EXCERPT FROM APPENDIX 1 from Don Featherstone's Battles With Model Soldiers
(The book that got me started.)

"Nothing in these pages is a dictate, no word says you must or you shall do it this way. On the contrary, the book sets out from the very beginning to stimulate the reader to think for himself, and to use what he has read merely as a foundation for efforts and ideas which reflect his own temperament and character. Only in this way will he obtain maximum satisfaction from the hobby of battling with model soldiers."

-Don Featherstone 1918 - 2013

Thursday, July 4, 2019

Rebel Incursion in the Blue River Valley!


TROOP TRAIN AMBUSHED! 
Dominion government blames Origawn Rebels for Blue River Incursion and urges calm.

MILITIA MOBILISATION BILL INTRODUCED IN PARLIAMENT

AMBUSHED!
Our correspondent Russell Williams has filed this report from Hastee Junction in the Blue River District.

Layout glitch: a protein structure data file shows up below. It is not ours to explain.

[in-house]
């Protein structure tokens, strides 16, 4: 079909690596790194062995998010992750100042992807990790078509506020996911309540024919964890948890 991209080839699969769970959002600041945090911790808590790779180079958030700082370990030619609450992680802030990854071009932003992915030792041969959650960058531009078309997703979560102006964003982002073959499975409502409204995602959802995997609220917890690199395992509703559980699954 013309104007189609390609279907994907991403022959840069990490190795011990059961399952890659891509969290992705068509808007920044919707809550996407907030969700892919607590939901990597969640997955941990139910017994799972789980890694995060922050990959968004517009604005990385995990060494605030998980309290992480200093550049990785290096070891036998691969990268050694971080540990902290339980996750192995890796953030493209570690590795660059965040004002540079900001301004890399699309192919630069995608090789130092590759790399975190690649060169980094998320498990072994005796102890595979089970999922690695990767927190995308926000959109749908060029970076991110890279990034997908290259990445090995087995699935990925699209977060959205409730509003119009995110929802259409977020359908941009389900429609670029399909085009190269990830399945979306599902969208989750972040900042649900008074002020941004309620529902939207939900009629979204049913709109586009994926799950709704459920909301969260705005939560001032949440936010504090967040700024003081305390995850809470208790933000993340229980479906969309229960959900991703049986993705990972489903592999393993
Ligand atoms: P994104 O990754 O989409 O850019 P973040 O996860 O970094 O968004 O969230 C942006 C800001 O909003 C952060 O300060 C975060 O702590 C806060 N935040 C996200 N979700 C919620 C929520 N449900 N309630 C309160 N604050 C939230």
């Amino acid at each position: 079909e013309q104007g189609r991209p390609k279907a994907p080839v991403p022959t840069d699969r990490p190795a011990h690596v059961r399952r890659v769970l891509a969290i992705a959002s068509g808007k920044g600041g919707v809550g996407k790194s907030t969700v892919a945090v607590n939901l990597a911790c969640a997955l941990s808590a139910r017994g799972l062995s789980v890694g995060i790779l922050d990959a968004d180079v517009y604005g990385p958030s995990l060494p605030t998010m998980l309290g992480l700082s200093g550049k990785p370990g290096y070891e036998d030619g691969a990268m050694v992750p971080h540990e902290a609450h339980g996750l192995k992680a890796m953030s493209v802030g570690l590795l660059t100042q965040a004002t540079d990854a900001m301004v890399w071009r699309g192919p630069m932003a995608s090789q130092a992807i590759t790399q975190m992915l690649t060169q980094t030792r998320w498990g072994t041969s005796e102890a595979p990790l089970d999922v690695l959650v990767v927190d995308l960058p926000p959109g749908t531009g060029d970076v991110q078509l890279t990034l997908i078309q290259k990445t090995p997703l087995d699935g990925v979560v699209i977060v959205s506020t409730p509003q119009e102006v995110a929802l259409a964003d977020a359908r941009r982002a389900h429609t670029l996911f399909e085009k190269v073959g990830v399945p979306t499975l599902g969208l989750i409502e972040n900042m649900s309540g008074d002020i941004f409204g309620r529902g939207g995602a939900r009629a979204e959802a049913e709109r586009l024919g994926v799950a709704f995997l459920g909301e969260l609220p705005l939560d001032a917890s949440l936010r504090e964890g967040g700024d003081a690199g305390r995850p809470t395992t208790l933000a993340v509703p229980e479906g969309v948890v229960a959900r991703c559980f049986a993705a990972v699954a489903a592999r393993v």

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It was late on the first when we rounded the bend and caught out first glance of Hastee Junction since we had passed through last fall to fight the Rebels. The optomists among us hoped we would take the lefthand track to pass through Brooklyn with perhaps a day's leave for those with family in that County but I felt sure that we would go right, up past Sloy Lake to take the Moose Bay Ferry.

There was a good crowd gathered at the station which was unusual but we put that down to Dominion Day celebrations. Our hopes were high that we would be allowed to disembark and join the celebrations before continuing on.  Those hopes were soon shattered by a storm of rifle bullets from the hills on both sides as well as from straight ahead.